The Architecture of Patterns
With a Foreword by Sanford Kwinter
Through a precise and expansive definition of what a pattern is, this book offers ways to understand and use patterns in contemporary design.
From the structure of the universe to the print on your grandmother’s couch, patterns are found in a variety of concrete and conceptual phenomena. For architecture, something that so easily traffics between science and taste demands attention, which partially explains patterns’ recent revival across diverse stylistic and intellectual camps. Yet, despite their ubiquity, their resurgence remains un-theorized and their capabilities underutilized. To date no account has been given for their recent proliferation, nor have their various formal and functional capacities been examined. In fact, the relationship between patterns and architecture hasn’t been addressed in almost 30 years.
This book fills that gap by tracking the definitions and applications of patterns in a number of fields, and by suggesting how contemporary patterns might be used in design. Drawing on historical material and recent case studies, it gives shape to patterns’ emerging potential. The Architecture of Patterns provides an updated definition of patterns that is at once precise and expansive—one that allows their sensory, ephemeral, and iterative traits to be taken as seriously as their functional, everlasting, and essential ones.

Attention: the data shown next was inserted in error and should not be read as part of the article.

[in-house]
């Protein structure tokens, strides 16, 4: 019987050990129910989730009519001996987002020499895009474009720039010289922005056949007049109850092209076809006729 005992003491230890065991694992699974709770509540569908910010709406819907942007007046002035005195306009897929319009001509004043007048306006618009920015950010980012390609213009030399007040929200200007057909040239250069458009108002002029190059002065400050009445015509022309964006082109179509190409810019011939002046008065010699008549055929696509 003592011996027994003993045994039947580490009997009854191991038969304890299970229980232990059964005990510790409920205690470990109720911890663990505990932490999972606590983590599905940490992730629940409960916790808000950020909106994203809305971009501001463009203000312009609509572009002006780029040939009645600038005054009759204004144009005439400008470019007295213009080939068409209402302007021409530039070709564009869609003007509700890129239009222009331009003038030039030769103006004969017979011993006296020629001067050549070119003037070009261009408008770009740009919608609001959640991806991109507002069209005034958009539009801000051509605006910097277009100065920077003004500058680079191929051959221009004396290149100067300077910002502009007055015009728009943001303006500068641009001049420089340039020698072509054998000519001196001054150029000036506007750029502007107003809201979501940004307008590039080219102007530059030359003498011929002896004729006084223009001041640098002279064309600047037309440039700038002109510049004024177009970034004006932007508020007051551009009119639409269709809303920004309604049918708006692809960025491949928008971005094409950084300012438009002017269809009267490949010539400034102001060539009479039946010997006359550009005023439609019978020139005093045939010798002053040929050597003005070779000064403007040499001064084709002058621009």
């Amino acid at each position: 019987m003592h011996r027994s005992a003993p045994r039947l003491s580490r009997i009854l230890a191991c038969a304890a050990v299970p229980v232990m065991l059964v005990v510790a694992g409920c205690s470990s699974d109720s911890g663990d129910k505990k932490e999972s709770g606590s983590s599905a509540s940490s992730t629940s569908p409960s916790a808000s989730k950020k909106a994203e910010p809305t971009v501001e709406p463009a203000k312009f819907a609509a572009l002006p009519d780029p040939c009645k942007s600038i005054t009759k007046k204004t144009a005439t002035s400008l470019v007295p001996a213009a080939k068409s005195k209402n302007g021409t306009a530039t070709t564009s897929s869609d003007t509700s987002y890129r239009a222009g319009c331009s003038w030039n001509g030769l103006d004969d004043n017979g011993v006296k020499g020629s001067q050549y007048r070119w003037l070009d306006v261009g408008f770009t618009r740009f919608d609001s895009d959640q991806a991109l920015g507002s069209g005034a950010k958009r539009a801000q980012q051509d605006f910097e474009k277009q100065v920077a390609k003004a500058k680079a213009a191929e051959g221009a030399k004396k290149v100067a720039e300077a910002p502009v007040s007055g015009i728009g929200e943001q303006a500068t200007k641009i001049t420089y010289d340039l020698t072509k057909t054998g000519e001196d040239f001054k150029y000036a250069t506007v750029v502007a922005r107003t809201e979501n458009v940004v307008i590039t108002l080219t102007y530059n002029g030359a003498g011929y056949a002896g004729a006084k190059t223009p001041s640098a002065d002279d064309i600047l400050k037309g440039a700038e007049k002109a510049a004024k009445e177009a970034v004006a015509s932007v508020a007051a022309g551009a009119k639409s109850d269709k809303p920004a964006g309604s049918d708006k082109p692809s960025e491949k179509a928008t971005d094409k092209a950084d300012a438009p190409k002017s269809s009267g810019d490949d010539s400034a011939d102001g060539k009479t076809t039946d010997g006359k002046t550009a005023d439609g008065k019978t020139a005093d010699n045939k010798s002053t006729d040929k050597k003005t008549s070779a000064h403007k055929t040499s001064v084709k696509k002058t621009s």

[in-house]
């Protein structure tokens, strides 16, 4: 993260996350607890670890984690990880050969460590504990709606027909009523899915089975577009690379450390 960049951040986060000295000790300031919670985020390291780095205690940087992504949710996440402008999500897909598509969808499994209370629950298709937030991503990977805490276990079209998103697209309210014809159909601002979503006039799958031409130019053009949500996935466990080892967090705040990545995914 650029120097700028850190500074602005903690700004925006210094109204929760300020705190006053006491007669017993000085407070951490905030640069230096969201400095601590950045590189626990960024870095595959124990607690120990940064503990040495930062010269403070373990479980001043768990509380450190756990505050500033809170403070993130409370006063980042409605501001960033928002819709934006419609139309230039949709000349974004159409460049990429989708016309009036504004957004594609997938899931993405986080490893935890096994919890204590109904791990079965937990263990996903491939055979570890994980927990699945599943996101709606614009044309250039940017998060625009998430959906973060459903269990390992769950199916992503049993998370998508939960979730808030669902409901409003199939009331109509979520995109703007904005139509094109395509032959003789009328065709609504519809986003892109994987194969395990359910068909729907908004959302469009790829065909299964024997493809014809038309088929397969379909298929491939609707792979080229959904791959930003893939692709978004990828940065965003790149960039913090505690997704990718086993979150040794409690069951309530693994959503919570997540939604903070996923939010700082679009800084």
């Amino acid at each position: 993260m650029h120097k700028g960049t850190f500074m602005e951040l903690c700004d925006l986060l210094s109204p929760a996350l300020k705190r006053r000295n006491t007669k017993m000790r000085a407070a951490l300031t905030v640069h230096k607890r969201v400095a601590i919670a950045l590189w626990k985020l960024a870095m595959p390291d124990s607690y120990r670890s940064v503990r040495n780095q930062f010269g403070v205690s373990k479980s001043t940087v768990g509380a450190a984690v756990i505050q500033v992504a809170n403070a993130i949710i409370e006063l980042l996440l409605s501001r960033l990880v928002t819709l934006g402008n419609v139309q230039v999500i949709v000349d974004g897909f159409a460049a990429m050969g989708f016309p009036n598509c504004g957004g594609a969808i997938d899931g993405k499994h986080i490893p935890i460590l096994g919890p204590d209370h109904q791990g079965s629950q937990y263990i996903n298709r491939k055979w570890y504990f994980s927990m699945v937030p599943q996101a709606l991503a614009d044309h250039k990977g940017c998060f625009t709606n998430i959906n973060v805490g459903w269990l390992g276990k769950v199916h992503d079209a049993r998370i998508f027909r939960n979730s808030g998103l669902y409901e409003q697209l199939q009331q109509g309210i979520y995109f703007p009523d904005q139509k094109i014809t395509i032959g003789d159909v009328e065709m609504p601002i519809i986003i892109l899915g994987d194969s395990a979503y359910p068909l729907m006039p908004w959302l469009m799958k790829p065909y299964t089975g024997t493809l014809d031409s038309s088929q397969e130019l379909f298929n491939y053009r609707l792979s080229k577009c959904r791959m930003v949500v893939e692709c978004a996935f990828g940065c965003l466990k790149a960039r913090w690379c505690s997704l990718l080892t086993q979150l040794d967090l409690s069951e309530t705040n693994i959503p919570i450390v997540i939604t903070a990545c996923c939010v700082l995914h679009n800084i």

Book design by David Carson. Foreword by Sanford Kwinter. Projects by Atelier Manferdini, Bjarke Ingels Group, Ciro Najle, EMERGENT/Thomas Wiscombe, Foreign Office Architects, Jason Payne and Heather Roberge, Herzog and de Meuron, J. Mayer H. Architects, Reiser+Umemoto, Responsive Systems Group, and !ndie architecture.
- October 2010
- 6 × 9.1 in
/ 144 pages
- Territory Rights: Worldwide
Endorsements & Reviews
“[T]he authors’ frequent repetition of the idea that architecture is — at its heart — the synthesis of many patterns of ‘spatial and temporal demands, integrating material and social behaviors and combining cultural trends [and] formal desires’ is profound.” — Ann Lok Lui, ArchNewsNow
“[B]oldly designed and visually punctuated by art director David Carson.” — Architects + Artisans
“This is a seductively designed theoretical text which architects may actually be compelled to pick up and have on their studio desk and, while it would fit well as supplemental reading in an undergraduate or graduate architectural theory course, it has a lot to offer for students at work in the design studio. The book makes its case quickly and supports it with several high-quality images.” — Architectural Research Quarterly
“[T]he graphic design (images, fonts, horizontal layout) works with the words to create spreads that highlight the smaller, intricate ideas within the larger pattern of the book’s complex theorizations.” — John Hill, Daily Dose of Architecture
“Wise words, well-served….Quirky, thinky and surprising, this soft-cover book is a piece of art unto itself, thanks to its smart observations and clever design. The authors find the patterns of the 21st century —in weavings, on manhole covers, on the bottom of sneakers — and argue them as an inspirational starting point for building design.” — The Denver Post
“The book offers captivating surprises as it unveils how patterns link seemingly disjointed categories, such as botany and graffiti or sensation and organization…redefines patterns, illuminating their transient and sensory traits that are often overlooked. It offers designers an abundance of ways to showcase the unique traits of patterns and incorporate them into smart and innovative designs.” — Zoe Namerow, Contract Magazine's "Talk Contract" blog